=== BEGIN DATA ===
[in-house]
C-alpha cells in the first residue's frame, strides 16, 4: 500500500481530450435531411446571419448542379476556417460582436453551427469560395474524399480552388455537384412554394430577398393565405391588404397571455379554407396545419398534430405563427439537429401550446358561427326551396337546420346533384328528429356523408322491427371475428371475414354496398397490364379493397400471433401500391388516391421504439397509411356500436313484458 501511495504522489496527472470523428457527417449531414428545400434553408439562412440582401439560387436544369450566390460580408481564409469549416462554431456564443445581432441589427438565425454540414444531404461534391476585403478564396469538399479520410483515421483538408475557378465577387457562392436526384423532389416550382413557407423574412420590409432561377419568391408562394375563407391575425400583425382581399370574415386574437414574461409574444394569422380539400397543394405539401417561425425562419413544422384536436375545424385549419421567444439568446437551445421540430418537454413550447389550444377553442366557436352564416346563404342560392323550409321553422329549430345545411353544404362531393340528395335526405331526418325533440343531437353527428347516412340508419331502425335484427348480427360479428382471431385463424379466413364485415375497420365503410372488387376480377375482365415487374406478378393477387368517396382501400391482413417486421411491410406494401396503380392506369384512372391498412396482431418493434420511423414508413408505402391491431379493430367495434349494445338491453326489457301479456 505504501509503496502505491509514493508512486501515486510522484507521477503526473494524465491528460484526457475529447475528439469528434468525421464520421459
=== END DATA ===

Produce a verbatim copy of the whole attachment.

[in-house]
C-alpha cells in the first residue's frame, strides 16, 4: 500500500481530450435531411446571419448542379476556417460582436453551427469560395474524399480552388455537384412554394430577398393565405391588404397571455379554407396545419398534430405563427439537429401550446358561427326551396337546420346533384328528429356523408322491427371475428371475414354496398397490364379493397400471433401500391388516391421504439397509411356500436313484458 501511495504522489496527472470523428457527417449531414428545400434553408439562412440582401439560387436544369450566390460580408481564409469549416462554431456564443445581432441589427438565425454540414444531404461534391476585403478564396469538399479520410483515421483538408475557378465577387457562392436526384423532389416550382413557407423574412420590409432561377419568391408562394375563407391575425400583425382581399370574415386574437414574461409574444394569422380539400397543394405539401417561425425562419413544422384536436375545424385549419421567444439568446437551445421540430418537454413550447389550444377553442366557436352564416346563404342560392323550409321553422329549430345545411353544404362531393340528395335526405331526418325533440343531437353527428347516412340508419331502425335484427348480427360479428382471431385463424379466413364485415375497420365503410372488387376480377375482365415487374406478378393477387368517396382501400391482413417486421411491410406494401396503380392506369384512372391498412396482431418493434420511423414508413408505402391491431379493430367495434349494445338491453326489457301479456 505504501509503496502505491509514493508512486501515486510522484507521477503526473494524465491528460484526457475529447475528439469528434468525421464520421459